By Michelle Malkin • August 14, 2013 12:13 PM
The Alabama 2010 Course of Study English Language Arts tells teachers to “utilize the text exemplars” from the Common Core website which recommends a novel that is sexually explicit and praises Castro. It is Julia Alvarez’s In the Time of Butterflies. Is this what Alabama parents want for their 9th and 10th graders?! See Professor Mary Grabar’s article about the novel here. http://watchdogwire.com/florida/2013/05/07/common-core-exemplars-graphic-sex-and-praising-castro/
The excerpt from the Alabama Common Core Course of Study that links to the Common Core State Standards website is here and following http://www.alsde.edu/general/ALCCS_Alabama_English_Language_Arts_Course_of_Study.pdf
Text Exemplars and Sample Performance Tasks
Appendix B of the Common Core State Standards for English Language Arts & Literacy in History/Social Studies, Science, and Technical Subjects contains multiple titles, text samples, and sample performance tasks for Grades K-1, 2-3, 4-5, 6-8, 9-10, and 11-College and Career Readiness (CCR) standards that illustrate appropriate text complexity and quality for both fictional and informational text. The list and excerpts should prove extremely useful in assisting local school systems and schools in developing local reading lists. Although these samples represent the breadth of texts that students should encounter in the text types required by the standards, Common Core State Standards (CCSS) authors make an emphatic statement that they do not represent a complete or even partial reading list.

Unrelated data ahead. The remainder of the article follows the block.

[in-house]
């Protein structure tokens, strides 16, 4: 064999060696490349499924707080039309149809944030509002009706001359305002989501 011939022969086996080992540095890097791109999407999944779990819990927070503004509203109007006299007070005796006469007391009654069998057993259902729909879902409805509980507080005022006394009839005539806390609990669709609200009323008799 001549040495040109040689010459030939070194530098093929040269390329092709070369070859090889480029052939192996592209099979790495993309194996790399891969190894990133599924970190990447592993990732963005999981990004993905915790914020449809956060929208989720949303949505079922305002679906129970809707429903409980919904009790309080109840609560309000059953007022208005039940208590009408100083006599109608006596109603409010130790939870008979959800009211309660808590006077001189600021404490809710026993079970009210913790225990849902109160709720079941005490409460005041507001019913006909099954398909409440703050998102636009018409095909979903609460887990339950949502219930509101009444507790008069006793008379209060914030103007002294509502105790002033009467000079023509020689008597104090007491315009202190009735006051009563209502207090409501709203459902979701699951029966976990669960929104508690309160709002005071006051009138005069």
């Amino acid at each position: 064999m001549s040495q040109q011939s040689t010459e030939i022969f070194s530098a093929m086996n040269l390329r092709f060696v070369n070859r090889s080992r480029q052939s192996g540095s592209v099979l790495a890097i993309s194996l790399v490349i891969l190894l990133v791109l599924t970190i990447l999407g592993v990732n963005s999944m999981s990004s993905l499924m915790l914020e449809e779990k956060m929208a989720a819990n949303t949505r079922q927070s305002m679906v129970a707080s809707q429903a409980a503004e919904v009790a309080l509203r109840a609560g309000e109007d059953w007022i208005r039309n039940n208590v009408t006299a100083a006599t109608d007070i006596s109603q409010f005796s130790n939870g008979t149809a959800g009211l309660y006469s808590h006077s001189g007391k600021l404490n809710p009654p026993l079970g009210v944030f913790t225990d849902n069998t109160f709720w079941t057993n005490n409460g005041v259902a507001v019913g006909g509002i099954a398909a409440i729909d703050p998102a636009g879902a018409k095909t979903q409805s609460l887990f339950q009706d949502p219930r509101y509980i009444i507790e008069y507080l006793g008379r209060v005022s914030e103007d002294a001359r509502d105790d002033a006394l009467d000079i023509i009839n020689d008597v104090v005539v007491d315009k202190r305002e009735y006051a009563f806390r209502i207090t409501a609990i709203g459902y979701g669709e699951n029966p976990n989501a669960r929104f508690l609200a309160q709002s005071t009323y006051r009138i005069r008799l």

Due to the fact that copyright laws and permissions granted to the Council of Chief State School Officers (CCSSO) and National Governors Association (NGA) do not extend to states and other users of the CCSS, Alabama is unable to reproduce the excerpts within this document. However, school systems are encouraged to utilize the text exemplars and sample performance tasks. The entire text of Appendix B may be accessed for local use at http://www.corestandards.org/assets/Appendix_B.pdf . (See page 10)
Who knows what other outrageous material Alabama teachers will be expected to foist upon Alabama students through common core aligned curriculum and assessments?! This is what happens when we allow national interests to set expectations for Alabama classrooms instead of retaining state and local control!